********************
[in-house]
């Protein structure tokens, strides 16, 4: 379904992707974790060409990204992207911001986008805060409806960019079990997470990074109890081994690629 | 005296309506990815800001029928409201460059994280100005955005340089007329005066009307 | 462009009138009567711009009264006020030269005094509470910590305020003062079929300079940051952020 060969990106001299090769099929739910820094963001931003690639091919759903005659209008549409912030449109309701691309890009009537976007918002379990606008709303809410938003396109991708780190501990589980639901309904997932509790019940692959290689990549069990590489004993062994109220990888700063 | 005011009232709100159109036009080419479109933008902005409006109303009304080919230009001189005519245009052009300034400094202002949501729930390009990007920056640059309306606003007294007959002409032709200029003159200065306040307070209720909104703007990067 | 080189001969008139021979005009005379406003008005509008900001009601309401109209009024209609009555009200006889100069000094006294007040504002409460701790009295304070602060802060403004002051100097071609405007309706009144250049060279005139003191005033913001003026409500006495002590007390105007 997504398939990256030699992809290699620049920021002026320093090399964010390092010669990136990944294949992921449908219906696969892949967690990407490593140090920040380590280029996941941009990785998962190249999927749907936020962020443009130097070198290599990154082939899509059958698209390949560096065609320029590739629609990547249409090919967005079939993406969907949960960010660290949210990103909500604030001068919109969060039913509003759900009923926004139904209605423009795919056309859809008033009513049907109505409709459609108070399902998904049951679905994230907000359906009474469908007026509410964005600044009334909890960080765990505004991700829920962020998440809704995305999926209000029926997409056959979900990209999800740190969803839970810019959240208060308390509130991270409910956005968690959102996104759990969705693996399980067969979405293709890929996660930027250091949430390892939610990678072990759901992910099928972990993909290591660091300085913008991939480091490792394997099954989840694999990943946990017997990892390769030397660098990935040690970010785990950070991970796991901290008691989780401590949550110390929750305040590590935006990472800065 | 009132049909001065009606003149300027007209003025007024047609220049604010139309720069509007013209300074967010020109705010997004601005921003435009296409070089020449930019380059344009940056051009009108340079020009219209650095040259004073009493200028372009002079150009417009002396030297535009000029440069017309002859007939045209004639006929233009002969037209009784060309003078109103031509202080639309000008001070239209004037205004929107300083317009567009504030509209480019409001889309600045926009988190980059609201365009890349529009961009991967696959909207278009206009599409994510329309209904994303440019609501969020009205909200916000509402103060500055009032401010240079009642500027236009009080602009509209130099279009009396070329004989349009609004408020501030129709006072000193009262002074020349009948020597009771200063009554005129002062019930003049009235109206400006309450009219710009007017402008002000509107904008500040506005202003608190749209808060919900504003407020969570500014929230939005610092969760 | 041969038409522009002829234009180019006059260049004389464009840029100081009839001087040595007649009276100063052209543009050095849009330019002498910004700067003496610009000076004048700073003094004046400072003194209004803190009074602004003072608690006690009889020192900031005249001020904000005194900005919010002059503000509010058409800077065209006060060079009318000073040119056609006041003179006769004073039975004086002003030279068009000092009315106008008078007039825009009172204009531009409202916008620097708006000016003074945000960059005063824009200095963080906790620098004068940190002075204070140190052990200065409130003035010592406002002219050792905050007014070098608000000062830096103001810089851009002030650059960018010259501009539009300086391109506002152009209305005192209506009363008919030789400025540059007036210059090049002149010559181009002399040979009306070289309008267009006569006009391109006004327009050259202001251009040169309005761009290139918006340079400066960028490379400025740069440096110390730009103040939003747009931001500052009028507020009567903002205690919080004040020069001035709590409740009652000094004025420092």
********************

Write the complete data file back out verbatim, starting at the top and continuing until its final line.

[in-house]
């Protein structure tokens, strides 16, 4: 379904992707974790060409990204992207911001986008805060409806960019079990997470990074109890081994690629 | 005296309506990815800001029928409201460059994280100005955005340089007329005066009307 | 462009009138009567711009009264006020030269005094509470910590305020003062079929300079940051952020 060969990106001299090769099929739910820094963001931003690639091919759903005659209008549409912030449109309701691309890009009537976007918002379990606008709303809410938003396109991708780190501990589980639901309904997932509790019940692959290689990549069990590489004993062994109220990888700063 | 005011009232709100159109036009080419479109933008902005409006109303009304080919230009001189005519245009052009300034400094202002949501729930390009990007920056640059309306606003007294007959002409032709200029003159200065306040307070209720909104703007990067 | 080189001969008139021979005009005379406003008005509008900001009601309401109209009024209609009555009200006889100069000094006294007040504002409460701790009295304070602060802060403004002051100097071609405007309706009144250049060279005139003191005033913001003026409500006495002590007390105007 997504398939990256030699992809290699620049920021002026320093090399964010390092010669990136990944294949992921449908219906696969892949967690990407490593140090920040380590280029996941941009990785998962190249999927749907936020962020443009130097070198290599990154082939899509059958698209390949560096065609320029590739629609990547249409090919967005079939993406969907949960960010660290949210990103909500604030001068919109969060039913509003759900009923926004139904209605423009795919056309859809008033009513049907109505409709459609108070399902998904049951679905994230907000359906009474469908007026509410964005600044009334909890960080765990505004991700829920962020998440809704995305999926209000029926997409056959979900990209999800740190969803839970810019959240208060308390509130991270409910956005968690959102996104759990969705693996399980067969979405293709890929996660930027250091949430390892939610990678072990759901992910099928972990993909290591660091300085913008991939480091490792394997099954989840694999990943946990017997990892390769030397660098990935040690970010785990950070991970796991901290008691989780401590949550110390929750305040590590935006990472800065 | 009132049909001065009606003149300027007209003025007024047609220049604010139309720069509007013209300074967010020109705010997004601005921003435009296409070089020449930019380059344009940056051009009108340079020009219209650095040259004073009493200028372009002079150009417009002396030297535009000029440069017309002859007939045209004639006929233009002969037209009784060309003078109103031509202080639309000008001070239209004037205004929107300083317009567009504030509209480019409001889309600045926009988190980059609201365009890349529009961009991967696959909207278009206009599409994510329309209904994303440019609501969020009205909200916000509402103060500055009032401010240079009642500027236009009080602009509209130099279009009396070329004989349009609004408020501030129709006072000193009262002074020349009948020597009771200063009554005129002062019930003049009235109206400006309450009219710009007017402008002000509107904008500040506005202003608190749209808060919900504003407020969570500014929230939005610092969760 | 041969038409522009002829234009180019006059260049004389464009840029100081009839001087040595007649009276100063052209543009050095849009330019002498910004700067003496610009000076004048700073003094004046400072003194209004803190009074602004003072608690006690009889020192900031005249001020904000005194900005919010002059503000509010058409800077065209006060060079009318000073040119056609006041003179006769004073039975004086002003030279068009000092009315106008008078007039825009009172204009531009409202916008620097708006000016003074945000960059005063824009200095963080906790620098004068940190002075204070140190052990200065409130003035010592406002002219050792905050007014070098608000000062830096103001810089851009002030650059960018010259501009539009300086391109506002152009209305005192209506009363008919030789400025540059007036210059090049002149010559181009002399040979009306070289309008267009006569006009391109006004327009050259202001251009040169309005761009290139918006340079400066960028490379400025740069440096110390730009103040939003747009931001500052009028507020009567903002205690919080004040020069001035709590409740009652000094004025420092």